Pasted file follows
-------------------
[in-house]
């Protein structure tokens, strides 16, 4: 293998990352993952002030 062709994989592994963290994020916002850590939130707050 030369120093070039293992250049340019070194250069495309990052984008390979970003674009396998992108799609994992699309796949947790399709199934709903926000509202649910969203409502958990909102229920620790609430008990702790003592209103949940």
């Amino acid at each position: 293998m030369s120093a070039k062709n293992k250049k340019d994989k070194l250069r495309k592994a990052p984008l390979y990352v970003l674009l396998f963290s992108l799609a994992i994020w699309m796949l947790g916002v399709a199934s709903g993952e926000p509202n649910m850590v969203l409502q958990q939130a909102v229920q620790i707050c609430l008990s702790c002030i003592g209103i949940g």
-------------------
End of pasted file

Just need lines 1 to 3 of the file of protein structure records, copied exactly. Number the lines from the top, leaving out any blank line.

[in-house]
């Protein structure tokens, strides 16, 4: 293998990352993952002030 062709994989592994963290994020916002850590939130707050 030369120093070039293992250049340019070194250069495309990052984008390979970003674009396998992108799609994992699309796949947790399709199934709903926000509202649910969203409502958990909102229920620790609430008990702790003592209103949940």
């Amino acid at each position: 293998m030369s120093a070039k062709n293992k250049k340019d994989k070194l250069r495309k592994a990052p984008l390979y990352v970003l674009l396998f963290s992108l799609a994992i994020w699309m796949l947790g916002v399709a199934s709903g993952e926000p509202n649910m850590v969203l409502q958990q939130a909102v229920q620790i707050c609430l008990s702790c002030i003592g209103i949940g």